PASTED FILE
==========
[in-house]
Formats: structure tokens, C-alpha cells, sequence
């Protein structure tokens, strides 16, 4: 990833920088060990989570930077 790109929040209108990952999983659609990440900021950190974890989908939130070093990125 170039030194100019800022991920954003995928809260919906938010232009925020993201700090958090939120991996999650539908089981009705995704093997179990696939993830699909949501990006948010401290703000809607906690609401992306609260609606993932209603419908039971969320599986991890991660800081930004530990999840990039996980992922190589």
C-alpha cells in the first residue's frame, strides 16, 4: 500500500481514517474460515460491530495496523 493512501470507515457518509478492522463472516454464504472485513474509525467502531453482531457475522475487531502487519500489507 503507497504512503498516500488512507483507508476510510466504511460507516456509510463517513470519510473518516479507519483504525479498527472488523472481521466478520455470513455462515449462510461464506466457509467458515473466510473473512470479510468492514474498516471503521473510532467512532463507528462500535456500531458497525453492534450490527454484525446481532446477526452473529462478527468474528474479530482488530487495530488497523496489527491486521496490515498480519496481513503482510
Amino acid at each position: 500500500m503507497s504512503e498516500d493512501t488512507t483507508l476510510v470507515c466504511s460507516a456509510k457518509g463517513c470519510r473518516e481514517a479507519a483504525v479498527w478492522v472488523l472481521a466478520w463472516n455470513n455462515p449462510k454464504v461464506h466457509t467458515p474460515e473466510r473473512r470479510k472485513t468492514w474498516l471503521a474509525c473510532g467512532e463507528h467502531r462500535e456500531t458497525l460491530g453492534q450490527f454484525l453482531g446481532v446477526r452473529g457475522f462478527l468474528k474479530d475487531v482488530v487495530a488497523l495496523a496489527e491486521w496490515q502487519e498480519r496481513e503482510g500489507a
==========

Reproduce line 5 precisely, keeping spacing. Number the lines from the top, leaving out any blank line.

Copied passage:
Amino acid at each position: 500500500m503507497s504512503e498516500d493512501t488512507t483507508l476510510v470507515c466504511s460507516a456509510k457518509g463517513c470519510r473518516e481514517a479507519a483504525v479498527w478492522v472488523l472481521a466478520w463472516n455470513n455462515p449462510k454464504v461464506h466457509t467458515p474460515e473466510r473473512r470479510k472485513t468492514w474498516l471503521a474509525c473510532g467512532e463507528h467502531r462500535e456500531t458497525l460491530g453492534q450490527f454484525l453482531g446481532v446477526r452473529g457475522f462478527l468474528k474479530d475487531v482488530v487495530a488497523l495496523a496489527e491486521w496490515q502487519e498480519r496481513e503482510g500489507a